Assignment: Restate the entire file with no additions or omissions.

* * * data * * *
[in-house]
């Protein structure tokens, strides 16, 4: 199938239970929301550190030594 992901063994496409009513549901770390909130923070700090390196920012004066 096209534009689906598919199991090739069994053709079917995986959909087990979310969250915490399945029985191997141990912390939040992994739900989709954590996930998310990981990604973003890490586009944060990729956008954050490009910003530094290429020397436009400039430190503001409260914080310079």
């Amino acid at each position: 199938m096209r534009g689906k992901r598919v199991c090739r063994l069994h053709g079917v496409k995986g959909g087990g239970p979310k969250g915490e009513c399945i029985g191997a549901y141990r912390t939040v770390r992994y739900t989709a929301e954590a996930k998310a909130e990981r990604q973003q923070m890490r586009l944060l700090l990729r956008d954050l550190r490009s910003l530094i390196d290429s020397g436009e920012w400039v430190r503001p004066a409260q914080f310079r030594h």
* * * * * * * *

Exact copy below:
[in-house]
């Protein structure tokens, strides 16, 4: 199938239970929301550190030594 992901063994496409009513549901770390909130923070700090390196920012004066 096209534009689906598919199991090739069994053709079917995986959909087990979310969250915490399945029985191997141990912390939040992994739900989709954590996930998310990981990604973003890490586009944060990729956008954050490009910003530094290429020397436009400039430190503001409260914080310079």
């Amino acid at each position: 199938m096209r534009g689906k992901r598919v199991c090739r063994l069994h053709g079917v496409k995986g959909g087990g239970p979310k969250g915490e009513c399945i029985g191997a549901y141990r912390t939040v770390r992994y739900t989709a929301e954590a996930k998310a909130e990981r990604q973003q923070m890490r586009l944060l700090l990729r956008d954050l550190r490009s910003l530094i390196d290429s020397g436009e920012w400039v430190r503001p004066a409260q914080f310079r030594h």